Blogging in action

I am currently in the very early stages of having a few of my classes creating their own blogs. Some early lessons and initial reactions are as follows. Check out the Sport Coaching blog as an example.

 

 

 

 

 

1. It is worth spending a lesson or two purely on the technical side of things to get the students skilled up in how to set up and manage their own blog. Initially it seemed quite cumbersome to get students to use their blogs and they found them difficult to use. In a very short space of time, and after some brief technical guidance they have picked them up and enjoy using them a lot more now. We did a little technical work to get them set up but I would spend a little more time next time around to ensure they had the basics covered.

2. Articulate the purpose of using the blog – often we have reasons for wanting to use certain techniques or tools and if students are aware of those reasons it can become more meaningful to them. Explaining to the students why we are using this method (to share our ideas and work with each other and to archive our learning and create a useful learning resource) made sense to them and seemed to help them focus and put energy into it.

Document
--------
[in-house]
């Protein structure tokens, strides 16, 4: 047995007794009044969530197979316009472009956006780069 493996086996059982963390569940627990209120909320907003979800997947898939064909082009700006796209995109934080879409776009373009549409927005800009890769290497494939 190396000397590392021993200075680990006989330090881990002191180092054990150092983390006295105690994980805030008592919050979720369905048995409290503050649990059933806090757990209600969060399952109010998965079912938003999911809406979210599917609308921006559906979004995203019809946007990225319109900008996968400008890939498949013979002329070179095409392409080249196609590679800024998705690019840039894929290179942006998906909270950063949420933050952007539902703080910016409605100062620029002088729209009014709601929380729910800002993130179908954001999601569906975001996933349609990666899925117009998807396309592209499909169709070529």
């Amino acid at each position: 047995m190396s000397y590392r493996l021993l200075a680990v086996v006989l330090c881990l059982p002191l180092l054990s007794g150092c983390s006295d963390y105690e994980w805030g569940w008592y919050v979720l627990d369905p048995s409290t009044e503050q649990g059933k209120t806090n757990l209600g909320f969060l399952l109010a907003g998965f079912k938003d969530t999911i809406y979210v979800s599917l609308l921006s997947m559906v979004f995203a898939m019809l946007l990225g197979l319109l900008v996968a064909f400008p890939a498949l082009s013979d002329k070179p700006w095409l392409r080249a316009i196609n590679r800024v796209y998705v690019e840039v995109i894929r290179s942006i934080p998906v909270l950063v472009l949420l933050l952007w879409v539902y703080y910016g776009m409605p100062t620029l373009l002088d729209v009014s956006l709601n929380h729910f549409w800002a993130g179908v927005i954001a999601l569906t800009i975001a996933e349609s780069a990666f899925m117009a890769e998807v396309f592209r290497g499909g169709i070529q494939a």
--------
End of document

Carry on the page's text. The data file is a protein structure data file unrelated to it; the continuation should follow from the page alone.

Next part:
3. It gets much easier after the initial set up period – It was quite frustrating initially for myself as I had expected students to pick it up much easier, and frustrating for the students because I clearly had not given them enough guidance. Even so we managed to work through it and it has become much easier now that they have learnt how to use their blogs more effectively.

4. Digital natives?? – while this generation is regularly referred to as digital natives who operate seemlessly in this environment, I have found this to be a gross generalisation. A lot of students have very few skills and with technology and very limited experience and while they are generally eager and open to learn don’t assume that they are all just going to pick it up quickly and are naturals with technology. Clear, explicit instructions and guidance is required.

5. Train up/utilise student helpers – Trying to teach and answer every students questions is ineffective and will waste a lot of time. Once students had completed each part of the set up they were recruited as helpers and went around to help other students that had questions or were having difficulty. Gave me a lot more time to keep on top of everything and keep everyone involved. 

 

 

 

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